HONG KONG, 3 September 2019. Pengyuan International has assigned the global scale foreign-currency issuer credit rating (ICR) and local-currency ICR to five provincial level local governments (LG) in China, including the municipality of Shanghai, the provinces of Jiangsu, Henan, Jilin and Shandong. The outlooks for these ratings are stable. Relative ICRs are as following:


Local Government

Foreign-currency ICR

Local-currency ICR

Shanghai

AA-

AA

Jiangsu

A+

AA-

Jilin

A

A+

Henan

A

A+

Shandong

A+

AA-

 

China’s administrative system mainly involves four-level of governments: central government, provincial-level governments, prefecture-level city governments, and county-level governments. Counties are then further divided into townships and villages. In China, provincial level LGs are highest level local governments that are under central government’s direct supervision and their credit profiles are closely linked to China’s sovereign rating (AA/AA+, stable), in our view. We examine Chinese LGs’ creditworthiness on five aspects: economic strength, budgetary strength, debt burden, liquidity, governance and financial management. Each of these five major credit factors is assessed on relative basis by comparing a particular LG’s credit strength to its relevant peer group, and then a weighted average score is derived to determine the LG’s credit linkage with its higher level government. Some additional adjustment may be applied to address a unique credit characteristic of a LG.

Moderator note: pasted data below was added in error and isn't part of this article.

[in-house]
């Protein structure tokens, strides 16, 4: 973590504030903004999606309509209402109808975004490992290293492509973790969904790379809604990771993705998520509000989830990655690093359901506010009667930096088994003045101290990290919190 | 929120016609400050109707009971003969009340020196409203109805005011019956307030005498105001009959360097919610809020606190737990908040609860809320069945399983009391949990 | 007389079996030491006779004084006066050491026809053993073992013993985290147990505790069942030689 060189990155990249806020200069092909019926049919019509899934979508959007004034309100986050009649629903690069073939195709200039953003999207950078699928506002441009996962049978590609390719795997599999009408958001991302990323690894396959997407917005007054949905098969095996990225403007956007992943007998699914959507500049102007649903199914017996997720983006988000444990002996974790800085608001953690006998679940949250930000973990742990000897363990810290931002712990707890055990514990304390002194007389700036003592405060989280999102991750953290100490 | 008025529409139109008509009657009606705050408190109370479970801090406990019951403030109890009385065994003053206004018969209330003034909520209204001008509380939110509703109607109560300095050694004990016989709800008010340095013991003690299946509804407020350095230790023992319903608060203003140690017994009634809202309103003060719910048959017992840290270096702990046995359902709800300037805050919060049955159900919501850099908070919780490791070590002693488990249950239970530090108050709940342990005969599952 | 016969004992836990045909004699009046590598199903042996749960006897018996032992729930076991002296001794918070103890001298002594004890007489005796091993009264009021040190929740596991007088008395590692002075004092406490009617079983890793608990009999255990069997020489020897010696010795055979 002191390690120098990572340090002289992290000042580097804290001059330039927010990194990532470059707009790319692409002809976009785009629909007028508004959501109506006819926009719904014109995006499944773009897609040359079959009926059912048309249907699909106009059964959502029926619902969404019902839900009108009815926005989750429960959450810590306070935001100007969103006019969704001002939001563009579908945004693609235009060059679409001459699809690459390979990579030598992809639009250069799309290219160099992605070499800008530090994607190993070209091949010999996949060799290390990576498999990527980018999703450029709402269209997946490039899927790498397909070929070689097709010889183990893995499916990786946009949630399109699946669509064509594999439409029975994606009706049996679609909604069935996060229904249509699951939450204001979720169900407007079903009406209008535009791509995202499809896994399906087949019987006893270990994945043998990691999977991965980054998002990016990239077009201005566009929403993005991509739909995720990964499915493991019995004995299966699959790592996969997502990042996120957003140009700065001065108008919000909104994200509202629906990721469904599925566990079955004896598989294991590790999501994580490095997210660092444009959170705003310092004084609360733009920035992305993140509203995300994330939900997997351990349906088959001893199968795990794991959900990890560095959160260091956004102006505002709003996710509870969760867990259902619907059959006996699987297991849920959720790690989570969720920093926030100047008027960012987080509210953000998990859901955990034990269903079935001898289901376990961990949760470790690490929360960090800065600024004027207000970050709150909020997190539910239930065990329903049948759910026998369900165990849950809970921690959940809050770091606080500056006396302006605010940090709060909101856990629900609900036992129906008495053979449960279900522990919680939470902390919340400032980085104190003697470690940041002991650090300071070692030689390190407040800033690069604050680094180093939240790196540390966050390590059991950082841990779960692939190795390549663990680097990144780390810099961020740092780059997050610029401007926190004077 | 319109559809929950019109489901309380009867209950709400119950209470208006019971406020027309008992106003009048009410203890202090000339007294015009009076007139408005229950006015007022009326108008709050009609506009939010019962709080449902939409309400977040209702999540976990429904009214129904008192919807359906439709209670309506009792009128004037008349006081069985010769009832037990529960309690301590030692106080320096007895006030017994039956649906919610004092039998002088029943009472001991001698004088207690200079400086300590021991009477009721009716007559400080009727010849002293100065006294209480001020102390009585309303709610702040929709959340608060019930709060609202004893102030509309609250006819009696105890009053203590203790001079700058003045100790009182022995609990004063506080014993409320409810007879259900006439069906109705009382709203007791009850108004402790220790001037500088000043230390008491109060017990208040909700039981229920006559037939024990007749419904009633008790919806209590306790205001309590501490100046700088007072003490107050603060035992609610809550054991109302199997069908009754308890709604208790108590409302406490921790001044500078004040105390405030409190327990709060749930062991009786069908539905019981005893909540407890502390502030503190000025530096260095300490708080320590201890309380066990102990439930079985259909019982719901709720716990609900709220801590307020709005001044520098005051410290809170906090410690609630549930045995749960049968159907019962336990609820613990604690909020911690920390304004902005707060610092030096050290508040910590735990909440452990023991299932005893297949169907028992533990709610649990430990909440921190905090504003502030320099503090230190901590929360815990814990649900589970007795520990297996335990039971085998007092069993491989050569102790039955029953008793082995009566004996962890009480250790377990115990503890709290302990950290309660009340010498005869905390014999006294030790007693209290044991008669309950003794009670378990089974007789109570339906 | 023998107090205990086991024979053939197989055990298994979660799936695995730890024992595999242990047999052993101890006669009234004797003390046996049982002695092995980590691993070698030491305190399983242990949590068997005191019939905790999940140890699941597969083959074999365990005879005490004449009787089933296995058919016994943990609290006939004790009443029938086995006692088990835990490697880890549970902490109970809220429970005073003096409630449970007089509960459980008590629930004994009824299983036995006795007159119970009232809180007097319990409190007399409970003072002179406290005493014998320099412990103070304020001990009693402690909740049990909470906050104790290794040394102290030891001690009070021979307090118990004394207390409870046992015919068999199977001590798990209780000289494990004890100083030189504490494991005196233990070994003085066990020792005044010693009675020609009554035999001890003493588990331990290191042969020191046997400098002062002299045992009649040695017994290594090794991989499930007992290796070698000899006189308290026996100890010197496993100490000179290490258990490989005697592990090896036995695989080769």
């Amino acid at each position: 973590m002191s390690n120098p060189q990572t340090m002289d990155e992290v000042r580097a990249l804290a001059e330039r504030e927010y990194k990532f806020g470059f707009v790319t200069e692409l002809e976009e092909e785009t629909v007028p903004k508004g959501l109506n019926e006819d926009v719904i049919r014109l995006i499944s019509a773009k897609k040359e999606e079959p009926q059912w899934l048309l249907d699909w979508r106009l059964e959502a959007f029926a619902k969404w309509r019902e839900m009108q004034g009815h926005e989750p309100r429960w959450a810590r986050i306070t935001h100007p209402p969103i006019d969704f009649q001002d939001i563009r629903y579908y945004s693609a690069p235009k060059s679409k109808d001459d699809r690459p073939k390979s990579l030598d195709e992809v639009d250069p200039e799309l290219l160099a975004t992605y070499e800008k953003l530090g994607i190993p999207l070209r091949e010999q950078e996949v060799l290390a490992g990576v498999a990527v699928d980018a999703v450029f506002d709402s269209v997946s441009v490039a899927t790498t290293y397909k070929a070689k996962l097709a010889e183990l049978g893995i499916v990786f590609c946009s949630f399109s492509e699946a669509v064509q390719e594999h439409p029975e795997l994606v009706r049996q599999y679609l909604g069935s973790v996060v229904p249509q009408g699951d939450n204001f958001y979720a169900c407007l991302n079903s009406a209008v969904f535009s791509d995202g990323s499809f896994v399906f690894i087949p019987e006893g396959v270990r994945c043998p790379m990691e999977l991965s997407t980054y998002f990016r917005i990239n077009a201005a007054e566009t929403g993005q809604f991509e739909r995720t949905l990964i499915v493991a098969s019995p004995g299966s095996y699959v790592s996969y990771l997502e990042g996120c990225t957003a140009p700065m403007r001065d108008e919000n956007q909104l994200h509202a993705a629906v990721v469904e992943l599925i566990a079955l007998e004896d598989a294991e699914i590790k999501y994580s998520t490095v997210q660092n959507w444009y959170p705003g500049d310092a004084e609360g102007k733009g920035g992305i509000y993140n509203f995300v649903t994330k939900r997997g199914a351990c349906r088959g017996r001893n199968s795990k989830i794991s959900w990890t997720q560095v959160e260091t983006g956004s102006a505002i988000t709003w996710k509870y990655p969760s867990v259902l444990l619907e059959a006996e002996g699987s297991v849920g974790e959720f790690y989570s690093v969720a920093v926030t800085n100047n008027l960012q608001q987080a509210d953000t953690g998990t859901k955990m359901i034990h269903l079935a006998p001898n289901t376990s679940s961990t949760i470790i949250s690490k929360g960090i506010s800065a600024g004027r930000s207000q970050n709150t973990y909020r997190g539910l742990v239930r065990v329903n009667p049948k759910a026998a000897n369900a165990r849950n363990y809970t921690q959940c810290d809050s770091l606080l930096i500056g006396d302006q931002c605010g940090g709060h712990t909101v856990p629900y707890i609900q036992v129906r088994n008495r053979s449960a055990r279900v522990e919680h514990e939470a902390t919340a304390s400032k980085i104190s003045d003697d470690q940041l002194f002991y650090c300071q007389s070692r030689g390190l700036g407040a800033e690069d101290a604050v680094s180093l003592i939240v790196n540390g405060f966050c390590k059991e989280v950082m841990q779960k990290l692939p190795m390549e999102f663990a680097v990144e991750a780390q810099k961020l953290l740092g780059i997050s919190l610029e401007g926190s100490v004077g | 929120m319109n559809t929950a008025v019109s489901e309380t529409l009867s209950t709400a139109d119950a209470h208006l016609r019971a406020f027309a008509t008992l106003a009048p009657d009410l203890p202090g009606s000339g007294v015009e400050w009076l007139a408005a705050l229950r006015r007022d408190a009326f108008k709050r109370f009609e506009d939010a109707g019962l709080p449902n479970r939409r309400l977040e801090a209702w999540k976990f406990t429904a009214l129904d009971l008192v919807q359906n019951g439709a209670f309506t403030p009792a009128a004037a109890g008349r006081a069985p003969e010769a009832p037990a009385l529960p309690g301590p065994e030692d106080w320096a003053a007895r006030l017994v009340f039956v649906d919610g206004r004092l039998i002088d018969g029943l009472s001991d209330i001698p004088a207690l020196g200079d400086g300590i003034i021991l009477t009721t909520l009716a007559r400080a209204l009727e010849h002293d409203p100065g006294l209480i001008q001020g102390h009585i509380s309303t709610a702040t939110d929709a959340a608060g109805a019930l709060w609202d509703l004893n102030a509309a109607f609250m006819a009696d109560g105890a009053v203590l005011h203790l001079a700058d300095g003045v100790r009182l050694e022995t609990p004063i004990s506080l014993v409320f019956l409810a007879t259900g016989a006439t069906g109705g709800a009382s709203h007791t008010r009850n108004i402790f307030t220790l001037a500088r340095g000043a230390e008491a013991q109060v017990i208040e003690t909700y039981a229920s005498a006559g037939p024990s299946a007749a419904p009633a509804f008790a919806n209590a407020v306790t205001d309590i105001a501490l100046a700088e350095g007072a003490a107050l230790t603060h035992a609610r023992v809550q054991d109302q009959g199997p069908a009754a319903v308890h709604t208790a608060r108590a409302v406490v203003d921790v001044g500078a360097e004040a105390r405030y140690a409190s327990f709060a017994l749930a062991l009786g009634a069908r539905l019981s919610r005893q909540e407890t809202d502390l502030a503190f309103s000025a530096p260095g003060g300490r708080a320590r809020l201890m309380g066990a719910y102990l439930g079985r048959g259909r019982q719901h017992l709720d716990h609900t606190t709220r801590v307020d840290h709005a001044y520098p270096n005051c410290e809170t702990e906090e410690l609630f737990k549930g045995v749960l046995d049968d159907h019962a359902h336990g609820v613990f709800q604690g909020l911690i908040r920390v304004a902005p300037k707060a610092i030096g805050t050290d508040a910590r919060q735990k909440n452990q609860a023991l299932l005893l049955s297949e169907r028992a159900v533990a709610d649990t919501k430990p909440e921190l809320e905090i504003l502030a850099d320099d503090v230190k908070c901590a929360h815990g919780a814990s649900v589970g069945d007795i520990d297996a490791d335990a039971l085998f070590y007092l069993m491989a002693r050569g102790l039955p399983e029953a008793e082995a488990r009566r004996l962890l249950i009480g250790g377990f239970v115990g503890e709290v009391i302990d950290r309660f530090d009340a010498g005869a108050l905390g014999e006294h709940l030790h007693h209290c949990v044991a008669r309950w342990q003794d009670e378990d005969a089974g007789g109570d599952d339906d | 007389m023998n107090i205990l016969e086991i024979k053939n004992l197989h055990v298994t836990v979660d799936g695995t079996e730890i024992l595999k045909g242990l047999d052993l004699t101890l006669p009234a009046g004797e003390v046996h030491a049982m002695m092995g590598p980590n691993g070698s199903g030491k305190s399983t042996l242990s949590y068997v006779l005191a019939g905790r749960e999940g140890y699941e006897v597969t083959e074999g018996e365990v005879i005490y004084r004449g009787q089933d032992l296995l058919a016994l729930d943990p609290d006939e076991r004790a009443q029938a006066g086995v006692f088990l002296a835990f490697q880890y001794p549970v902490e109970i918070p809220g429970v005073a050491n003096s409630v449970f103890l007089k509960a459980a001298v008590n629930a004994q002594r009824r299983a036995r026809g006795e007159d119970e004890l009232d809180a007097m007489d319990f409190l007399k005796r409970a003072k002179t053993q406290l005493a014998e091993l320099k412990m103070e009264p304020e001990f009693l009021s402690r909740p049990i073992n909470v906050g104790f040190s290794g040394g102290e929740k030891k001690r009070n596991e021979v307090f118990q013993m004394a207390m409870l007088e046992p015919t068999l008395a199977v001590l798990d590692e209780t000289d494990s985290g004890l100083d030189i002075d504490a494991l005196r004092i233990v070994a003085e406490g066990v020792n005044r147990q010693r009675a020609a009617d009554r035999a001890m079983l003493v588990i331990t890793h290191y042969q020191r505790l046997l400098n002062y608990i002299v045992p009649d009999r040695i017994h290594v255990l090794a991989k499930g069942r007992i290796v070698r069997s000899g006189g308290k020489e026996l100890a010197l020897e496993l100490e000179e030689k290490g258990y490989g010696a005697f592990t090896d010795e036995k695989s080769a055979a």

Given China’s centralized governing system, we believe Chinese central government would generally keep the creditworthiness of the provincial level LGs within a closer distance to its own creditworthiness. Even though the central government has offloaded most of economic and social responsibilities down to the LGs over the last decades, it still deeply influences the LGs’ economics and financials through a tax-sharing and reallocation system. In addition, the appointment and promotion of the local government officials are very much centralized in China through a vertically managed system controlled by the ruling party.